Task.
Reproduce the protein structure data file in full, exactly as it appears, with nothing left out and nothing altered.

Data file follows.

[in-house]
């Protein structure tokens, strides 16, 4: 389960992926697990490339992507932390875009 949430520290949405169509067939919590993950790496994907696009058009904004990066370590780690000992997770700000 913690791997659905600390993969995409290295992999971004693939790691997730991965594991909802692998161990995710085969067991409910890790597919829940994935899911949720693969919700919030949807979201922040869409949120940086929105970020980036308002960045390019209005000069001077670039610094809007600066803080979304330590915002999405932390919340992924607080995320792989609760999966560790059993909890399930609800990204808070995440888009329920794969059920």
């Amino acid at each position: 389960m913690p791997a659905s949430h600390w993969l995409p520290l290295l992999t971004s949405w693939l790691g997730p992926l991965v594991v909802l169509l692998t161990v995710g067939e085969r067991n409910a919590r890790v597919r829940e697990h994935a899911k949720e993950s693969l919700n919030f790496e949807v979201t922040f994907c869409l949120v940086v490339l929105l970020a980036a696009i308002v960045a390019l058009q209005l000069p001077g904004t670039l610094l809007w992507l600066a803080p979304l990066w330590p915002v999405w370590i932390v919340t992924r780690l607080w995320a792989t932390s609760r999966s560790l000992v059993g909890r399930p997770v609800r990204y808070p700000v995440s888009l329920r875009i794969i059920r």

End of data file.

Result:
[in-house]
């Protein structure tokens, strides 16, 4: 389960992926697990490339992507932390875009 949430520290949405169509067939919590993950790496994907696009058009904004990066370590780690000992997770700000 913690791997659905600390993969995409290295992999971004693939790691997730991965594991909802692998161990995710085969067991409910890790597919829940994935899911949720693969919700919030949807979201922040869409949120940086929105970020980036308002960045390019209005000069001077670039610094809007600066803080979304330590915002999405932390919340992924607080995320792989609760999966560790059993909890399930609800990204808070995440888009329920794969059920």
């Amino acid at each position: 389960m913690p791997a659905s949430h600390w993969l995409p520290l290295l992999t971004s949405w693939l790691g997730p992926l991965v594991v909802l169509l692998t161990v995710g067939e085969r067991n409910a919590r890790v597919r829940e697990h994935a899911k949720e993950s693969l919700n919030f790496e949807v979201t922040f994907c869409l949120v940086v490339l929105l970020a980036a696009i308002v960045a390019l058009q209005l000069p001077g904004t670039l610094l809007w992507l600066a803080p979304l990066w330590p915002v999405w370590i932390v919340t992924r780690l607080w995320a792989t932390s609760r999966s560790l000992v059993g909890r399930p997770v609800r990204y808070p700000v995440s888009l329920r875009i794969i059920r």